Last summer, 10 members from the Babylon Arts Collective traveled to Mexico as organizers of an international conference on arts resistance, and as part of a mural caravan that went to Chiapas. During the conference, participants from the United States, Mexico, Chile and Argentina gave presentations on making art that resists neoliberalism. Afterwards more than a dozen artists traveled to Zapatista territory and worked with local residents and governing bodies in Chiapas to create seven murals in just 10 days. Each mural deals with different themes—from the 1998 Mexican government massacre of indigenous peoples that left eight dead and hundreds displaced, to honoring figures in the solidarity movement such as Subcomandante Marcos. Hear about this incredible journey and see the powerful images that resulted. 8 p.m. 3222 Bloomington Ave. S., Mpls. Sartor


The Minnesota sur Seine Festival
Musical Voyageurs in the Twin Cities

The French connection to Twin Cities jazz musicians spans generations and genres, culminating in a heady whirlwind of musical collaborations. The 2nd Annual sur Seine Festival brings together more than 20 musicians from France and England this year to collaborate with our local jazz talent at several venues, such as the Varsity, Triple Rock, Soap Factory, Black Dog Cafe, Artist Quarter and the U. Renowned keyboardist/composer Benoît Delbecq opens sur Seine solo Friday at the Alliance Française, incorporating contemporary classical, jazz, Pygmy polyphony, European improv, looping patterns and prepared piano. Politically-aware French rappers D’ de Kabal and Spike join Brother Ali and Eyedea as guest performers of Ursus Minor for a spectacular event at the Triple Rock on Saturday. Voyageur Pass for every show: $100; Discovery Pass for 7 specific shows $30. For detailed schedule and artist descriptions, go to surSeine.org. Cyn Collins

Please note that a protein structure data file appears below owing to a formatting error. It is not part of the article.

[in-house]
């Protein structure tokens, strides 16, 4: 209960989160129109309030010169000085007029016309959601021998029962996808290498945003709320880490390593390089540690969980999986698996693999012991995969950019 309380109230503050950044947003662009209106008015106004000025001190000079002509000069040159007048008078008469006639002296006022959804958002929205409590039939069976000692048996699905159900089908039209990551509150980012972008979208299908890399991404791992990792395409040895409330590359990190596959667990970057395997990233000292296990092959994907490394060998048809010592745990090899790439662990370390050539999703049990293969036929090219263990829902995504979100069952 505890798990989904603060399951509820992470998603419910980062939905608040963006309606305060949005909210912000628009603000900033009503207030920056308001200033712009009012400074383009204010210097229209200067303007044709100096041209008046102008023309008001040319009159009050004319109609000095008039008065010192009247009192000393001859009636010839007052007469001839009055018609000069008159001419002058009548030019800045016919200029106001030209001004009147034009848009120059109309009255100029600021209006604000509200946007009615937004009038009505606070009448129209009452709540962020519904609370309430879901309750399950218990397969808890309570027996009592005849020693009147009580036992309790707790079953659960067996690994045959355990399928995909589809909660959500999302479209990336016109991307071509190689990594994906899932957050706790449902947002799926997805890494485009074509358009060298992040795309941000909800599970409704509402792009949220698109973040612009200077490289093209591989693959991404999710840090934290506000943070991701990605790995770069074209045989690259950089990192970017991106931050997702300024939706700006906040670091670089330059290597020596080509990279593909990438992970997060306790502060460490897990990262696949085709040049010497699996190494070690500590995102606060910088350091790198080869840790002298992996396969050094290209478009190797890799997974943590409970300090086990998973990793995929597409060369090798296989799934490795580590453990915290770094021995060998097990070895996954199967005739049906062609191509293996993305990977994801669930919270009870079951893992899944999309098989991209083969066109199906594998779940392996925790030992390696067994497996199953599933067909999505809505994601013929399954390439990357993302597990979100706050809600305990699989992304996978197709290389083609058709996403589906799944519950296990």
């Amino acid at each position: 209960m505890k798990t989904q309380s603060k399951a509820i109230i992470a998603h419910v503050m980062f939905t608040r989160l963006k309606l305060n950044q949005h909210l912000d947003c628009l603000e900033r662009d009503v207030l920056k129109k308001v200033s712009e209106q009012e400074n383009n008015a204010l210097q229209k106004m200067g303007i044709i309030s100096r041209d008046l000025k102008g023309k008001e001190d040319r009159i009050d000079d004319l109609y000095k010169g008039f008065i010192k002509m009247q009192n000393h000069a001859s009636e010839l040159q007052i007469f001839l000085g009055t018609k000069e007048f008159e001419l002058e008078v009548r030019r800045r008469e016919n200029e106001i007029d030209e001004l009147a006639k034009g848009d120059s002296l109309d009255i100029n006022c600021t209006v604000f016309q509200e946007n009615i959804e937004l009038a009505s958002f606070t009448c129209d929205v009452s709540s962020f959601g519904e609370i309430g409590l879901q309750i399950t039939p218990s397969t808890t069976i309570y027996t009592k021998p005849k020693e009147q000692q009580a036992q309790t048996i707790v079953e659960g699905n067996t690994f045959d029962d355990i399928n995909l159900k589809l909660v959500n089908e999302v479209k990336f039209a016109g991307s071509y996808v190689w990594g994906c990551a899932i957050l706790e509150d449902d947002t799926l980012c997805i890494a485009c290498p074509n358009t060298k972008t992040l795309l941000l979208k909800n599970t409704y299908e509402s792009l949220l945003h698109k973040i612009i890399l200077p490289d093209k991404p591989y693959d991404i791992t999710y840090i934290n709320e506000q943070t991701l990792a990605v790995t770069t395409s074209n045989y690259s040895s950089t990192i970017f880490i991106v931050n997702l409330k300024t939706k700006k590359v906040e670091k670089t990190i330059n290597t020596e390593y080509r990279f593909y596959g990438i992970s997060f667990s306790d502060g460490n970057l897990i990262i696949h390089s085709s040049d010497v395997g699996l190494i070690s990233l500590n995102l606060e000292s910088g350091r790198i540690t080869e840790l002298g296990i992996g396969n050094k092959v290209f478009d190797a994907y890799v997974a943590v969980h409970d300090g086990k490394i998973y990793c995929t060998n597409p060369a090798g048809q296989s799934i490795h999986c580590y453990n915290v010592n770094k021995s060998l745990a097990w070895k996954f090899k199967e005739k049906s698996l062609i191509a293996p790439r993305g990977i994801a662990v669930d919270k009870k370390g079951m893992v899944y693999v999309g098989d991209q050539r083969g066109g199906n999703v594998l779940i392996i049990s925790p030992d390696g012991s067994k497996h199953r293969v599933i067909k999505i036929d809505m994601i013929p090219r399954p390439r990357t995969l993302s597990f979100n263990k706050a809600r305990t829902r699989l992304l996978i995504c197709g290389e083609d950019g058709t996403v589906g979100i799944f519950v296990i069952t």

David Engwicht: Traffic Tamer
Hamline University

We’ve all seen it: a car zipping down the road, intersections where the stop signs may as well pack their bags and go home, the road kill on neighborhood streets. It seems that our hectic, cell-phone ringing, fast-food eating, 10-hour-workday lifestyles are spilling into our neighborhood streets. The problem is if we’re driving, we most likely don’t even notice that our speeds are making the block dangerous. Enter Australian David Engwicht—author of “Mental Speed Bumps: The Smarter Way to Tame Traffic” and renowned “street philosopher.” His ideas about transportation and creative design have been implemented in several cities around the globe, which has thrust Engwicht into the international city planning spotlight, leading him to serve as a consultant in Australia, New Zealand, Italy and England. His street solutions are based on the understanding of the psychologically disconnected drivers who are immune to traffic signs that only serve to turn driving into an automatic exercise and drivers into automatons. Instead of ineffective directives which seem to invoke stop-sign fatigue, Engwicht argues that creative design is the key to taming traffic and re-engaging drivers. He proposes city planning and design that empowers citizens to reclaim their streets and add the element of surprise back into driving. In two workshops starting this Thursday, Engwicht will equip listeners with the tools to make their streets safer and calmer. Thu. Oct. 13, 6:30-8:30 p.m. & Sat. Oct. 15, 8:30 a.m. - 12:30 p.m. Law Grad Conference Center, St. Paul. Larissa Anderson

Wellstone Book Events

Various locations

It has been nearly three years since the plane crash outside Eveleth, Minn., that took the lives of Paul and Sheila Wellstone, their daughter Marcia, campaign staffers Mary McEvoy, Tom Lapic and Will McLaughlin, and two pilots. Bill Lofy, communications director of Wellstone Action, has written two books honoring Wellstone’s legacy—“Paul Wellstone: The Life of a Passionate Progressive,” a biography that details his life as an uncompromising advocate and his tireless work in social change and public policy, and “Politics the Wellstone Way”—more of a manual on how Wellstone was able to effectively combine his social values with a winning political strategy in Minnesota. “Wellstone Way” also includes excerpts from members of Wellstone Action. 10 a.m. Sat. Oct. 15 booksigning at Rain Taxi Twin Cities Book Festival, Minneapolis Community & Technical College, 1501 Hennepin Ave. S.; 7 p.m. Bill Lofy speech, Suburban World Theater, 3020 Hennepin Ave. S., Mpls. Rebecca Thurn